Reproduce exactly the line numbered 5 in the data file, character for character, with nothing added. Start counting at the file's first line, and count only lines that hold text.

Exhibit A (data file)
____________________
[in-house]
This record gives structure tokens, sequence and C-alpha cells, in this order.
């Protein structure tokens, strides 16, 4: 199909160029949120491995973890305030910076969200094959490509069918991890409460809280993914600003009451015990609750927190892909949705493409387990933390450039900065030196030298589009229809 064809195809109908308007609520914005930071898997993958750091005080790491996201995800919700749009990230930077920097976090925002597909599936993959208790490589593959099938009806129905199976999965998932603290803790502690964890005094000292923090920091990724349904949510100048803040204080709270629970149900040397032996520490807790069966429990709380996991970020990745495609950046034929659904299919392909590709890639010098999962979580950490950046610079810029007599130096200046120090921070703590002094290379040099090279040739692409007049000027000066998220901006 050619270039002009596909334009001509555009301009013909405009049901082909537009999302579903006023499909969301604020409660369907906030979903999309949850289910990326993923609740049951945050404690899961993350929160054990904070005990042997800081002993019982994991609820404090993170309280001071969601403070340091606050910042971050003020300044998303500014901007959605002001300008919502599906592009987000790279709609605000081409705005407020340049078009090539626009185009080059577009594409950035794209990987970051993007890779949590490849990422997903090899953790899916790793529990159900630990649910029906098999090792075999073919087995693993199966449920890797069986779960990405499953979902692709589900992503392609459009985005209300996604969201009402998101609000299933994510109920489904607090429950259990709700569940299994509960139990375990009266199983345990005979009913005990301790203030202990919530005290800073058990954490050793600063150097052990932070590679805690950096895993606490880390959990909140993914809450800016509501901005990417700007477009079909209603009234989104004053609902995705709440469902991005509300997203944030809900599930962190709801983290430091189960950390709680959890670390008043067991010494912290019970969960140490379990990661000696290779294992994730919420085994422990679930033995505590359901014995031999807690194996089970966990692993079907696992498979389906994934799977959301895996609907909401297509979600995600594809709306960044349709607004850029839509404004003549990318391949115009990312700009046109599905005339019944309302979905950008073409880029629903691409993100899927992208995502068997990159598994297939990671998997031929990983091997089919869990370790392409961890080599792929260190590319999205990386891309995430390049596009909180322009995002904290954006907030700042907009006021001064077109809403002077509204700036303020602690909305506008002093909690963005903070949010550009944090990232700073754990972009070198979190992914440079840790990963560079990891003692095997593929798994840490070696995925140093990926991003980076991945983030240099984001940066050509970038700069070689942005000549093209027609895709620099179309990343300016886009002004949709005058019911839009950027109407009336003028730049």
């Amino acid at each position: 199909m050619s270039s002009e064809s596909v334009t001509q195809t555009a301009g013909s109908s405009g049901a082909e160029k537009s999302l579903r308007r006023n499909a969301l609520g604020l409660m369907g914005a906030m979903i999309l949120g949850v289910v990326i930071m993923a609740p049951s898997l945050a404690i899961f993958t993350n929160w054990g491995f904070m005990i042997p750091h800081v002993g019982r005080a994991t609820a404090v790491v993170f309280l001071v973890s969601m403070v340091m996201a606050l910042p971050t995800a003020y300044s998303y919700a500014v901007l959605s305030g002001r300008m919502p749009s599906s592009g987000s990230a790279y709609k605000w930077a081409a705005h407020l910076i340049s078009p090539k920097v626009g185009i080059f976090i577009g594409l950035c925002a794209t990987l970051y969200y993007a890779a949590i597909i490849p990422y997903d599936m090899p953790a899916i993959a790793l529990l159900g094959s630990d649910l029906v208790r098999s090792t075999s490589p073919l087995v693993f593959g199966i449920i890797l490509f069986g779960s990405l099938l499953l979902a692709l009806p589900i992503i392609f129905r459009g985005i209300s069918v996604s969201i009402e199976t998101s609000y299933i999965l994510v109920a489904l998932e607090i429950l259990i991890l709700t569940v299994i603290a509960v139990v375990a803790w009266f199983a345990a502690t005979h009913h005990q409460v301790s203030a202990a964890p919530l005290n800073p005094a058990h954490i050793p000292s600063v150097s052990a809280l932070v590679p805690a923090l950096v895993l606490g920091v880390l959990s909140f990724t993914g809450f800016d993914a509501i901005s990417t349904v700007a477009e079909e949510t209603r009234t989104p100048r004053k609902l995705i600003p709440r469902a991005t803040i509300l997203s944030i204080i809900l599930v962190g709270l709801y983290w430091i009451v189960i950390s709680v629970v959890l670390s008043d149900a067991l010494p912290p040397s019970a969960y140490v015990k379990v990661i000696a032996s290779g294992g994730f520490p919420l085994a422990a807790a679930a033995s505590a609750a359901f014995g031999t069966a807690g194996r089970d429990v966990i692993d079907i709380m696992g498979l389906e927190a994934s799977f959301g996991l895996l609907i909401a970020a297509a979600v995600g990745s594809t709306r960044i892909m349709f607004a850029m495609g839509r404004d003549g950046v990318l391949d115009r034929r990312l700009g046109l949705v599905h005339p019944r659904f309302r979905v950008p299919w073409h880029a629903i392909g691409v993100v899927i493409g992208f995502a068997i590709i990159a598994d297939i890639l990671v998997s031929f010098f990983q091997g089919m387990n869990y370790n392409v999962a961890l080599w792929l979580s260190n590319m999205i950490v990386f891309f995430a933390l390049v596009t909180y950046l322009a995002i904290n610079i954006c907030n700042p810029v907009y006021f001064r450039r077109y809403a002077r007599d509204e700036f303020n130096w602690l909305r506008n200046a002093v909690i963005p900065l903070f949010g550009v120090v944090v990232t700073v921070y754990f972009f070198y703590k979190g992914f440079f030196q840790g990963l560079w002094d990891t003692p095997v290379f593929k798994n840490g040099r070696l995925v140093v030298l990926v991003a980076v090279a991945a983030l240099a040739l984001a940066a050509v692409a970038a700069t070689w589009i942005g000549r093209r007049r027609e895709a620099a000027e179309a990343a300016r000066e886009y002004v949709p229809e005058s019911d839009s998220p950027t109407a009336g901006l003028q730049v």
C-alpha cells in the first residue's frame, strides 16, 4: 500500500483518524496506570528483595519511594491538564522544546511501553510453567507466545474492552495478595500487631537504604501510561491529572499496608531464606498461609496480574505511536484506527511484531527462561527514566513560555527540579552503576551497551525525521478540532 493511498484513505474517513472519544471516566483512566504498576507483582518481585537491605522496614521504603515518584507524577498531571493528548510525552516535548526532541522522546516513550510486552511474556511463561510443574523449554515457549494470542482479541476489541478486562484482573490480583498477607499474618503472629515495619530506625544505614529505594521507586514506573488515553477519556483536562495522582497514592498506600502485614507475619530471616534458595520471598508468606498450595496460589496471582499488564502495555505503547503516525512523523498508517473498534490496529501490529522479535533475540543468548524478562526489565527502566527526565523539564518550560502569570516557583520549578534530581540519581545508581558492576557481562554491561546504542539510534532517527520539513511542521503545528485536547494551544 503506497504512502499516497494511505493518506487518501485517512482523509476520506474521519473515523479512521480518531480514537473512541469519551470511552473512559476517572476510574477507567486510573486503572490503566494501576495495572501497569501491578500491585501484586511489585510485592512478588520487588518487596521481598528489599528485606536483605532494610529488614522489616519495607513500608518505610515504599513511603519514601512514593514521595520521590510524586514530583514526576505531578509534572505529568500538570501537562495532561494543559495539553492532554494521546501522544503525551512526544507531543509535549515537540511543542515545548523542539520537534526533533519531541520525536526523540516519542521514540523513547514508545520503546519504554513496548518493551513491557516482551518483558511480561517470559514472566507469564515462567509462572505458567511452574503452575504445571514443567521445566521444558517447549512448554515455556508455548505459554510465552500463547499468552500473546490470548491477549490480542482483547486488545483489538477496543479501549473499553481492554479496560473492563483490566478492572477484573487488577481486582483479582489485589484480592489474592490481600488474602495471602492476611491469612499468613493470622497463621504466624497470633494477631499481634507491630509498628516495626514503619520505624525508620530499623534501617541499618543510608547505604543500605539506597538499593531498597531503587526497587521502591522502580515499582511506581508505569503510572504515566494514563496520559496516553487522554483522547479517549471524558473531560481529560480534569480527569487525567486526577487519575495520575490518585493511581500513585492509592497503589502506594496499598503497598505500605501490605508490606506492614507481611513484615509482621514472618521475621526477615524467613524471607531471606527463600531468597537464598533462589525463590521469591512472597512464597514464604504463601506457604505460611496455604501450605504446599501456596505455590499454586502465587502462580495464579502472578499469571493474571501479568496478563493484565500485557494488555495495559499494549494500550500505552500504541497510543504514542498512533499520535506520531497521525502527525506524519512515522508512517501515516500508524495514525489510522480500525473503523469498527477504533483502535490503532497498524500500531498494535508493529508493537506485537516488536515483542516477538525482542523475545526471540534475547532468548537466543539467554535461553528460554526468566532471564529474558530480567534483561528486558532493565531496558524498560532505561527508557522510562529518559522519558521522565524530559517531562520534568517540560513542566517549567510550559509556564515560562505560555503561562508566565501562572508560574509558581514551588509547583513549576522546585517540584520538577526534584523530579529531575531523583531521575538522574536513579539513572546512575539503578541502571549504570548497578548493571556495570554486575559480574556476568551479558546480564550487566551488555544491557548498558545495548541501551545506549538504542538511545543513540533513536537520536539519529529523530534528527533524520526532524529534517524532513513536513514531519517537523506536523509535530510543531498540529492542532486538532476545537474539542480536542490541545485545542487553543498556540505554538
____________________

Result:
C-alpha cells in the first residue's frame, strides 16, 4: 500500500483518524496506570528483595519511594491538564522544546511501553510453567507466545474492552495478595500487631537504604501510561491529572499496608531464606498461609496480574505511536484506527511484531527462561527514566513560555527540579552503576551497551525525521478540532 493511498484513505474517513472519544471516566483512566504498576507483582518481585537491605522496614521504603515518584507524577498531571493528548510525552516535548526532541522522546516513550510486552511474556511463561510443574523449554515457549494470542482479541476489541478486562484482573490480583498477607499474618503472629515495619530506625544505614529505594521507586514506573488515553477519556483536562495522582497514592498506600502485614507475619530471616534458595520471598508468606498450595496460589496471582499488564502495555505503547503516525512523523498508517473498534490496529501490529522479535533475540543468548524478562526489565527502566527526565523539564518550560502569570516557583520549578534530581540519581545508581558492576557481562554491561546504542539510534532517527520539513511542521503545528485536547494551544 503506497504512502499516497494511505493518506487518501485517512482523509476520506474521519473515523479512521480518531480514537473512541469519551470511552473512559476517572476510574477507567486510573486503572490503566494501576495495572501497569501491578500491585501484586511489585510485592512478588520487588518487596521481598528489599528485606536483605532494610529488614522489616519495607513500608518505610515504599513511603519514601512514593514521595520521590510524586514530583514526576505531578509534572505529568500538570501537562495532561494543559495539553492532554494521546501522544503525551512526544507531543509535549515537540511543542515545548523542539520537534526533533519531541520525536526523540516519542521514540523513547514508545520503546519504554513496548518493551513491557516482551518483558511480561517470559514472566507469564515462567509462572505458567511452574503452575504445571514443567521445566521444558517447549512448554515455556508455548505459554510465552500463547499468552500473546490470548491477549490480542482483547486488545483489538477496543479501549473499553481492554479496560473492563483490566478492572477484573487488577481486582483479582489485589484480592489474592490481600488474602495471602492476611491469612499468613493470622497463621504466624497470633494477631499481634507491630509498628516495626514503619520505624525508620530499623534501617541499618543510608547505604543500605539506597538499593531498597531503587526497587521502591522502580515499582511506581508505569503510572504515566494514563496520559496516553487522554483522547479517549471524558473531560481529560480534569480527569487525567486526577487519575495520575490518585493511581500513585492509592497503589502506594496499598503497598505500605501490605508490606506492614507481611513484615509482621514472618521475621526477615524467613524471607531471606527463600531468597537464598533462589525463590521469591512472597512464597514464604504463601506457604505460611496455604501450605504446599501456596505455590499454586502465587502462580495464579502472578499469571493474571501479568496478563493484565500485557494488555495495559499494549494500550500505552500504541497510543504514542498512533499520535506520531497521525502527525506524519512515522508512517501515516500508524495514525489510522480500525473503523469498527477504533483502535490503532497498524500500531498494535508493529508493537506485537516488536515483542516477538525482542523475545526471540534475547532468548537466543539467554535461553528460554526468566532471564529474558530480567534483561528486558532493565531496558524498560532505561527508557522510562529518559522519558521522565524530559517531562520534568517540560513542566517549567510550559509556564515560562505560555503561562508566565501562572508560574509558581514551588509547583513549576522546585517540584520538577526534584523530579529531575531523583531521575538522574536513579539513572546512575539503578541502571549504570548497578548493571556495570554486575559480574556476568551479558546480564550487566551488555544491557548498558545495548541501551545506549538504542538511545543513540533513536537520536539519529529523530534528527533524520526532524529534517524532513513536513514531519517537523506536523509535530510543531498540529492542532486538532476545537474539542480536542490541545485545542487553543498556540505554538